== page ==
David L. Garcia
“South Park” is such an unshakeable cornerstone of television comedy that giving it a critical review can seem a little beside the point. What critique can be made about a show in the middle of its 19th season? The crass cartoon is nearly old enough to drink, and the quality hasn’t dipped; every recent season has produced some spectacular episodes, perfect 22-minute nuggets of scathing social and political satire. Last year’s “The Cissy” was practically awe-inspiring, tackling transgender rights and gender identity issues with legitimate tenderness (of course, this being “South Park,” we are also given a cross-dressing Lorde parody and a scene where Cartman acts as a dominatrix towards a school toilet).
But the current season of “South Park” has been much more than good: it is nothing short of miraculous. Trey Parker and Matt Stone have made this season sharp and hilarious by doing something that seemed impossible: having South Park go PC.
For nearly two decades, the characters of South Park, Colorado have played the role of the uninformed, easily swayed everymen. The city acted as a metaphor for America, where the ignorant majority (usually the adults) frequently overruled common sense (frequently explained by children). This was city where the men gave themselves cancer to get medical marijuana cards, where a fourth grader pretended to have Tourette’s so he can curse whenever he wants, and where families packed up and headed to California, “Grapes of Wrath”-style, after their Wi-Fi went down. It was a town of lovable idiots, who viewed current events with a distinct lack of political correctness.
In Season 19, the tables are dramatically turned. The town of South Park undergoes a shocking transition, deciding to embrace the PC-worldview that they had been oblivious to. Lead by a new school principal, a frat-bro morality enforcer named PC-Principal, the townspeople begins to spearhead changes that (they think) will make South Park a better place: they haze Kyle after he admits that Caitlin Jenner isn’t his personal hero; they petition Whole Foods to build a store in a newly developed “mixed income” arts-and-culture district called Sodosopa; they randomly congratulate and hand $100 bills to Tweek and Craig after a rumor starts that they are gay lovers. In short, the town’s campaign for political correctness results in more of the same hilariously over-the-top ignorance.
Parker and Stone must have realized that a world that enforces political correctness, as progressive as it might be, inevitably imposes limits on the free speech at the heart of their inherently vulgar show. It’s telling to notice that Stan and Kyle, two friends based on Parker and Stone, are frequently shamed in this season, despite the fact that they have been dispensing common sense morality for the show’s entire run. In previous seasons, Kyle would never have recanted his dislike for Caitlin Jenner; in the season premiere, “Stunning and Brave,” Kyle half-heartedly expresses his appreciation of Jenner and seems to realize, as Parker and Stone must have, that most calls for common sense will never really be understood. This is comedy at its most impactful, where hard truths are being slammed down along with the jokes.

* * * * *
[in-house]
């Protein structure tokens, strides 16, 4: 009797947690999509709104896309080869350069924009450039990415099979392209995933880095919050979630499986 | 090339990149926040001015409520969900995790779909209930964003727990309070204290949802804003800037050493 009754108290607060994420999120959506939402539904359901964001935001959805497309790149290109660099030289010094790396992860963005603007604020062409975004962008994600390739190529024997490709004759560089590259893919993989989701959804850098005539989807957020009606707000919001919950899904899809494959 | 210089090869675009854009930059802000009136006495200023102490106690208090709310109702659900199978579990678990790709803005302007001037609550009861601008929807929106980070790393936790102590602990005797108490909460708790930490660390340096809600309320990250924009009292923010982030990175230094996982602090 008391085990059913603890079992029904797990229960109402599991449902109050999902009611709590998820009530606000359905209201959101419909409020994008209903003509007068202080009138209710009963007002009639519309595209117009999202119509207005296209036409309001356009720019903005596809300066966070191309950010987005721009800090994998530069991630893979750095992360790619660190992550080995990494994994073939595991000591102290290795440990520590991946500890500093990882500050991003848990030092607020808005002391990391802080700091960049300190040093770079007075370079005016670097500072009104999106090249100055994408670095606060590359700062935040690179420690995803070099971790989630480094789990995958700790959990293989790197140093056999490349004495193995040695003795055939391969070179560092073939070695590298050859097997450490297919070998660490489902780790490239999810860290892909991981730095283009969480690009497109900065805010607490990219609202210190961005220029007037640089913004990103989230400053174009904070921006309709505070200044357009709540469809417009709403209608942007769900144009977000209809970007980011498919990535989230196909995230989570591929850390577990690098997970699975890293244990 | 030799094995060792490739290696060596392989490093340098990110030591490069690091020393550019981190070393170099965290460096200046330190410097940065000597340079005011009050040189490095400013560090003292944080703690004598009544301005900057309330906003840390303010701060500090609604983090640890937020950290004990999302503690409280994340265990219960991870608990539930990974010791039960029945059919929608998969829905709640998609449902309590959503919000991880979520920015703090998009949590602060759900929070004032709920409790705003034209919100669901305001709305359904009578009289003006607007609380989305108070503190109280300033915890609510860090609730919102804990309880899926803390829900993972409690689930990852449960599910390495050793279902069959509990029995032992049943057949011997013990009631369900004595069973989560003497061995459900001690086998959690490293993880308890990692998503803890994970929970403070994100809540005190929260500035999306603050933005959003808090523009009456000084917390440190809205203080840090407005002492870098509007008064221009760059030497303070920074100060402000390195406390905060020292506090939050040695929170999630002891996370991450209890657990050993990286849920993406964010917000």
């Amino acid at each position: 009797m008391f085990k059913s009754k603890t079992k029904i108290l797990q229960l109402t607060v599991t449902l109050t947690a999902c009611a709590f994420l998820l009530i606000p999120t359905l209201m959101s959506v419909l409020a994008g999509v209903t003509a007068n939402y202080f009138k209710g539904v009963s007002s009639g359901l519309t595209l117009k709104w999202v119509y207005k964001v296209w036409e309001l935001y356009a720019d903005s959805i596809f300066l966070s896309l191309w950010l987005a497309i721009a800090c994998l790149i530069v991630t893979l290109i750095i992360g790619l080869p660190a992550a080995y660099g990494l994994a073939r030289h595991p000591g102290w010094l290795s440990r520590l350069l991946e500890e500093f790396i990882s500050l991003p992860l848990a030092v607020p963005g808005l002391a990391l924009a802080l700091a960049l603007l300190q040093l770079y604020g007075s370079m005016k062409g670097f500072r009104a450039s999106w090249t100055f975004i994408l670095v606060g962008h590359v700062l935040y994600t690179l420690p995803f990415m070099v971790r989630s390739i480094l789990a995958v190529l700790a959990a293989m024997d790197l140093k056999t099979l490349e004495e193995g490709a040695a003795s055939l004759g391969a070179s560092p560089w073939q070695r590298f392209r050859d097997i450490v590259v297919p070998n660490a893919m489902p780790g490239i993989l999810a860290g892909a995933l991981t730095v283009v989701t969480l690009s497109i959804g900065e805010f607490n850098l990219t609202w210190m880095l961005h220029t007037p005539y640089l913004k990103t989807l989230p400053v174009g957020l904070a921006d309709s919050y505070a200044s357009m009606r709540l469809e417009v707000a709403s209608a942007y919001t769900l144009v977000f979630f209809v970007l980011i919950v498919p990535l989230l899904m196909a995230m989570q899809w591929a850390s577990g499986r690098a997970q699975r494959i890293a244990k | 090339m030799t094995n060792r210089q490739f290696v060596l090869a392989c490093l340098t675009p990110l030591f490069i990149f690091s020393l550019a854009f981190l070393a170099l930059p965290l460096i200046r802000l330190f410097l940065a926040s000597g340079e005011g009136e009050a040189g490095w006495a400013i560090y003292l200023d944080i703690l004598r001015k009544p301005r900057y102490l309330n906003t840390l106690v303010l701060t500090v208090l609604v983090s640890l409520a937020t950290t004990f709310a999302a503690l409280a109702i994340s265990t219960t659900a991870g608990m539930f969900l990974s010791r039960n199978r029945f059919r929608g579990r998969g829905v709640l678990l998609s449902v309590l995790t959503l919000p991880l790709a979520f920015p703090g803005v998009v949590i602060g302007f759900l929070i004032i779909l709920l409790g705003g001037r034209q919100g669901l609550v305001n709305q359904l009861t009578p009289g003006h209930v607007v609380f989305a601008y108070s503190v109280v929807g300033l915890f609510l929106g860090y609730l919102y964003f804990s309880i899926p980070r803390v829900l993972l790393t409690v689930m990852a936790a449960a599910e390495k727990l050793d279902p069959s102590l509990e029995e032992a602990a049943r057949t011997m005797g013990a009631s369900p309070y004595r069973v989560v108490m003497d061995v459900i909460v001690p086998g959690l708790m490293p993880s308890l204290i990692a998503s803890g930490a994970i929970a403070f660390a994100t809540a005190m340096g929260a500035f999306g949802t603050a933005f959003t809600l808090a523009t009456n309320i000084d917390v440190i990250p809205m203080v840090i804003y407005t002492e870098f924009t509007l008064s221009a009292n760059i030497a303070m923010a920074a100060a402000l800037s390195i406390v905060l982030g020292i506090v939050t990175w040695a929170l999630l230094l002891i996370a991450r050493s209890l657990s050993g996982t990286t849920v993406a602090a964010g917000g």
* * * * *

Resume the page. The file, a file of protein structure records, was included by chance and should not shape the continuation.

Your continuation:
This season also benefits from having a continuous structure, where each episode builds on the one previous. An episode about gentrification results in the building of a Whole Foods, which draws a bunch of new restaurants to the area. This sets up the next episode, where everyone in South Park becomes obsessed with Yelp reviewing. The flow isn’t really essential, but it’s impressive that Parker and Stone have undertaken such a difficult task, especially considering that they produce the show under immensely tight deadlines, to keep the jokes as relevant as possible.
And don’t worry: those jokes are hysterical. Cartman becomes the leader of a horde of self-obsessed Yelpers, Randy gets blackout drunk pledging to a PC fraternity, and we learn that millions of undocumented Canadian immigrants are coming to the US to escape a golden-haired president they elected thinking his campaign was a joke. There’s also plenty hilarious material here to inflame the righteous, despite the PC theme of the season: a restaurant mascot is torn apart in a parody of an ISIS beheading video, Mr. Kim uses cheerleading to inspire his Chinese restaurant’s underpaid child labor force, and the town decides to create “safe spaces” by hiring starving third-world children to filter negative Twitter comments. The laughs don’t always come easily.
PC culture is not the biggest threat in the world today, and I think Parker and Stone realize that. But I commend them for pointing out the flaws in being politically correct. It speaks to their commitment to comedy that no one, not even those fighting on the right side of history, are safe from satirical critique. With this season half over, try to catch up soon; “South Park” has never been better.
Photo courtesy of Comedy Central